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I don't have a whole lot of experience (I've been brewing all-grain for less than a year) but I've found that every beer I've made with Munich or Vienna malt (usually 2 - 4 pounds in a 6-gallon batch) has a sort of pervading dullness about it. I've been extremely pleased with most of the beers I've made, but the ones with Munich or Vienna have simply left me unimpressed.

Has anyone else experienced this?

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Could you provide info about some of the styles you've brewed with Munich/Vienna? And maybe a sample recipe. Dullness is a hard thing to quantify without tasting your beer myself. –  brewchez Jul 9 '11 at 2:00
    
Yes, perhaps that was too vague of a question to get good answers. To fully ask it, with maybe 5 or 6 recipes, is probably a bit too complicated for a forum like this. I just wanted to see if anyone else has noticed this trend that I've seen. –  Jeff Roe Jul 9 '11 at 17:47
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3 Answers

up vote 2 down vote accepted

Possibly what's happening is that the increased maltiness from the Munich and Vienna is offsetting the hops and making the beer seem less balanced. Yeah, it's a long shot, but based on what you're tasting could it be something like that?

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Yeah, that's worth thinking about. Thanks. –  Jeff Roe Jul 10 '11 at 4:34
    
I've done several beers with all Vienna as the base and they are darn tasty. I don't necessarily think the V&M are covering up your hops without looking at your recipes, but its a possibility. –  Graham Jul 10 '11 at 21:11
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Another thing I've been wondering is if I need to do these beers as proper lagers. I've been doing them as pseudo-lagers (usually Nottingham yeast at as-low-as-I-can-easily-get temperatures). This is working great (as far as my taste buds are concerned) with the pilsners/light lagers I've been doing, but maybe I just can't get away with this slap-dash approach with my beers with munich and vienna?

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I don't brew lagers. I don't have the equipment or desire to do so. I've faked a lot of great lager-like beers using ale yeasts at lower temperatures or lager yeasts at high temperatures--you just have to do a little research on the yeast to see if it can handle it and determine what results you can expect. I've used the European Ale yeast to great effect in the low 60s using Munich and Vienna as base malts. –  Hop the Mad Alchemist Jul 16 '11 at 4:03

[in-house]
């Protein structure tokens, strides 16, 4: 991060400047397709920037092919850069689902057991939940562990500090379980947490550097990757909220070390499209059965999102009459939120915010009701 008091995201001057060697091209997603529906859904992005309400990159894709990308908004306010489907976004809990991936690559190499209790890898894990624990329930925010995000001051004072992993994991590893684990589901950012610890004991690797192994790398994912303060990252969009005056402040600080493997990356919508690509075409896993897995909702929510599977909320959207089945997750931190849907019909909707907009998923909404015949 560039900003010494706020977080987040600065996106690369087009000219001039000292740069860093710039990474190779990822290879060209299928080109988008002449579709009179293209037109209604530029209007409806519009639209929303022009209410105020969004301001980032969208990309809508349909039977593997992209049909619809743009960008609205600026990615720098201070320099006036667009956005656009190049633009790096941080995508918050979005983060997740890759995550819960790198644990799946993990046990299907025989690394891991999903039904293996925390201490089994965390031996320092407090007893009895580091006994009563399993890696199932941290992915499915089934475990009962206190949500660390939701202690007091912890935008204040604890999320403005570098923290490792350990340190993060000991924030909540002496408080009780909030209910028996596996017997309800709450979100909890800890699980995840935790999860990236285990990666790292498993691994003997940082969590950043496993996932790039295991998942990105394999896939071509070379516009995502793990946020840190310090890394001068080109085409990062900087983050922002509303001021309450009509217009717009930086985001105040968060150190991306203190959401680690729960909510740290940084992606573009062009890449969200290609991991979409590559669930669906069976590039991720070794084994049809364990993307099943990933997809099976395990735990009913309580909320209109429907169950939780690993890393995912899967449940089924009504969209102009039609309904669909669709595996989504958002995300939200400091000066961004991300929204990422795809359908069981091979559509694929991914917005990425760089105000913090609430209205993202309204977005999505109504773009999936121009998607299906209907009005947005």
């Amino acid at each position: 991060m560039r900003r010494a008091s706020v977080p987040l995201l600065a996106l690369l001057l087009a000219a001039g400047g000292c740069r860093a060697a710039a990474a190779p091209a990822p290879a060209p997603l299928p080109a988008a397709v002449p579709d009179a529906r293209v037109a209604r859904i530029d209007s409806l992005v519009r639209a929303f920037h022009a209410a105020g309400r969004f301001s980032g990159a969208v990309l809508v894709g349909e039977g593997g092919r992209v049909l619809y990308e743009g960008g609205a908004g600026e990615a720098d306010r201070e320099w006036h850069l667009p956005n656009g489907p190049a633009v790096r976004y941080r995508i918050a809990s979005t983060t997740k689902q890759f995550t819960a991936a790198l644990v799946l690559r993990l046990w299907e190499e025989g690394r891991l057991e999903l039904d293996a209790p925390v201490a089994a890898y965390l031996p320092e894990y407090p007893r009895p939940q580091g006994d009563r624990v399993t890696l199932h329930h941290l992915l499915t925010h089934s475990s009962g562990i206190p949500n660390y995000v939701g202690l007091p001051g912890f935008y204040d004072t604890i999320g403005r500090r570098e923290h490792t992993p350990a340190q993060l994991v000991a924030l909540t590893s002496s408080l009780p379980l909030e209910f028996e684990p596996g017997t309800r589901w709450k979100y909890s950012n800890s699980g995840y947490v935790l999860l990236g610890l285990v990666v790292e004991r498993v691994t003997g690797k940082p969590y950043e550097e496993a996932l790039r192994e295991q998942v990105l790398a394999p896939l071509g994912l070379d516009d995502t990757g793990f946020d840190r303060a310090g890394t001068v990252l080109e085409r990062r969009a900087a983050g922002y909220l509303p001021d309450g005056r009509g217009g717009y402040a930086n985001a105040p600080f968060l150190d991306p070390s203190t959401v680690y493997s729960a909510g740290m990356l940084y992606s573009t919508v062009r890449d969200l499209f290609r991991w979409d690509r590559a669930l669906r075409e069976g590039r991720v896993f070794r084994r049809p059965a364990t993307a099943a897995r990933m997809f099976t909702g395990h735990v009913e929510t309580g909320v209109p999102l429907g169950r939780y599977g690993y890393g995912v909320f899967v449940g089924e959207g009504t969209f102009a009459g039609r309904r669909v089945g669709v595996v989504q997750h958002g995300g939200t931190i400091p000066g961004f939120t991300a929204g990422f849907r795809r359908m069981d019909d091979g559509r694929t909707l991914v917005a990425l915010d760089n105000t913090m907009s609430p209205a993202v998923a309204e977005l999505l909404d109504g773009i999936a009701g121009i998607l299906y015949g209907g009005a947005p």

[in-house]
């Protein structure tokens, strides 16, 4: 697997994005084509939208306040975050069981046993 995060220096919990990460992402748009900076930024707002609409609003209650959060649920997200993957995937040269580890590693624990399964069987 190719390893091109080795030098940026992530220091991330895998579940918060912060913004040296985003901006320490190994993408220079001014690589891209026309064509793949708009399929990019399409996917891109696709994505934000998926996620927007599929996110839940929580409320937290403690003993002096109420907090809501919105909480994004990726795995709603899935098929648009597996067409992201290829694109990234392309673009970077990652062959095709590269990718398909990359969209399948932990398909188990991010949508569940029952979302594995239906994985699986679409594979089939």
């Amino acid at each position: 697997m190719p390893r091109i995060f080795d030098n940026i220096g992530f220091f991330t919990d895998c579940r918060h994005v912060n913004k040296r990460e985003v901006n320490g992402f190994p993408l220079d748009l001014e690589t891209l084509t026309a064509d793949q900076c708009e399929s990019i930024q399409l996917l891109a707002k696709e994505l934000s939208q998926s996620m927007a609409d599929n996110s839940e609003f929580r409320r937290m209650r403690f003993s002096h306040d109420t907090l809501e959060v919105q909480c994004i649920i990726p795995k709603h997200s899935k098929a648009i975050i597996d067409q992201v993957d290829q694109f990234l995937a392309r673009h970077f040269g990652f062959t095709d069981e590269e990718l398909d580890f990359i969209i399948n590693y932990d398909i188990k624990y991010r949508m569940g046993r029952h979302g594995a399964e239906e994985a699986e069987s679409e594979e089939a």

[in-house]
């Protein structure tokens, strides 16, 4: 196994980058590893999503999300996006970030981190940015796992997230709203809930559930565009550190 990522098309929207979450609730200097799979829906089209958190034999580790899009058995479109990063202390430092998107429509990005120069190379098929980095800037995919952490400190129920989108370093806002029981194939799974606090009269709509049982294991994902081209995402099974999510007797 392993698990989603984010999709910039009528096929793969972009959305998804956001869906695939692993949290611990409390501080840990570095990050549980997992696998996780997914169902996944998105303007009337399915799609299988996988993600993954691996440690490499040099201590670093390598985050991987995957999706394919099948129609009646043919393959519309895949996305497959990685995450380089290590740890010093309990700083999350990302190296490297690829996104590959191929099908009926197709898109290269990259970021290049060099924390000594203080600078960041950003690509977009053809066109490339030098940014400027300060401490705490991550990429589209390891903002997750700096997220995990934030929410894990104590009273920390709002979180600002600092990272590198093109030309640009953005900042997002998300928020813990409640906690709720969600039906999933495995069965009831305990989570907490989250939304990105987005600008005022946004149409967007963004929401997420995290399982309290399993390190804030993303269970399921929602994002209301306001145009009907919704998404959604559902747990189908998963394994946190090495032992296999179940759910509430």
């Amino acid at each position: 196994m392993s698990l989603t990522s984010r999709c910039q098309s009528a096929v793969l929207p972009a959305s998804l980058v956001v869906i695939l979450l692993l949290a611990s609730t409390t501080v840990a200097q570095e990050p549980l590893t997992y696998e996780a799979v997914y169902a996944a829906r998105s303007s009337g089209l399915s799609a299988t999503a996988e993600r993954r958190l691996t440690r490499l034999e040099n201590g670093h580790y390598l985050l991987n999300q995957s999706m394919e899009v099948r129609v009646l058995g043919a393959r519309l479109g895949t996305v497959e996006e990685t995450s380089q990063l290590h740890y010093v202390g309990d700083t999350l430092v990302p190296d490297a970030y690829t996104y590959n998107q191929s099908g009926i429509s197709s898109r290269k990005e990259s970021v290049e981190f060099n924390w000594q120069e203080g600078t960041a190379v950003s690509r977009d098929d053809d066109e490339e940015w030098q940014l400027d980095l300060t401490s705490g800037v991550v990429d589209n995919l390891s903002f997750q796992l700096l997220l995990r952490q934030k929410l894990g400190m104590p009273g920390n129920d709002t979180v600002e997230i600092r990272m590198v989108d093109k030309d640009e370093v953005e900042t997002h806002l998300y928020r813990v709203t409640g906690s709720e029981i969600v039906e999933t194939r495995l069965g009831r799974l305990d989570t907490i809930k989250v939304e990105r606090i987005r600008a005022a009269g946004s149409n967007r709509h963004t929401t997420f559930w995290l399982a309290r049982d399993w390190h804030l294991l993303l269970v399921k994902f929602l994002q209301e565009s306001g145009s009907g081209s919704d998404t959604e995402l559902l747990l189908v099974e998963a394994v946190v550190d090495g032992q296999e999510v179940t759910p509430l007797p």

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How long are you mashing? If, for example, you mash for 60 minutes using American 2-Row Pale as a base and for the same amount of time with Munich, you might not be converting all of the sugars you need to.

Why? Enzymes. To put it simply, Munich malt (and to a lesser extent, Vienna) has lower diastatic power than American 2-Row. It will take longer to convert starch into fermentable sugars.

Weyermann's Munich II has a diastatic power of 25 Lintner. Briess 2-Row Pale has a diastatic power of 85 Lintner (Weyermann Vienna has 50).

I've seen multiple sources--though admittedly they might all come from the same origin--that say you should try to aim for about 25-35 °L per pound of grain in your mash. My results tend to show that you can completely ignore any grain that doesn't need to be mashed (e.g. crystal, chocolate, etc.) when calculating.

The quick way to calculate this:

  • Add up how many pounds of grain you have that needs to be mashed.
  • Find out the diastatic power of each grain (available online or in an app like BeerSmith). Multiply that diastatic power by how many pounds of each grain you are using and add them all up.
  • Divide the diastatic power by the pounds of grain. If it's above ~30, you should be fine, but you might want to increase your mash time to ensure proper conversion.

To use an example, I have a beer I'm brewing tomorrow that uses Munich II as a base and includes Aromatic, which must be mashed. All my other ingredients don't require mashing, so I'm ignoring them for my calculation.

  • Pounds of Grain: 8 pounds Munich II + 0.5 lbs Aromatic = 8.5 lbs
  • Total Diastatic Power: (8 lbs x 25 °L) [for Munich II] + (0.5 lbs x 30 °L) [for Aromatic] = 215
  • Diastatic Power for this Mash: 215 °L / 8.5 lbs = ~25.3

That's on the low end. Sometimes that means I'll add a little something with a lot of diastatic power (such as Briess 6-Row Brewers Malt, which has a diastatic power of 160 °L). What I usually do, though, is extend my mash time by 30-60 minutes. That usually serves me well and it doesn't alter the flavor of my beer.

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Yeah, I don't think it's a problem with inadequate conversion. The beers I'm talking about have been only around 20%-40% Munich or Vienna, and between mashing, vorlaufing, and sparging, they've all had at least 2 hours of conversion time at the correct temps. But thanks for this suggestion! –  Jeff Roe Jul 17 '11 at 0:33
    
(and the balance of the mash, the other 60%-80% has been well-modified pilsner malt) –  Jeff Roe Jul 17 '11 at 0:34
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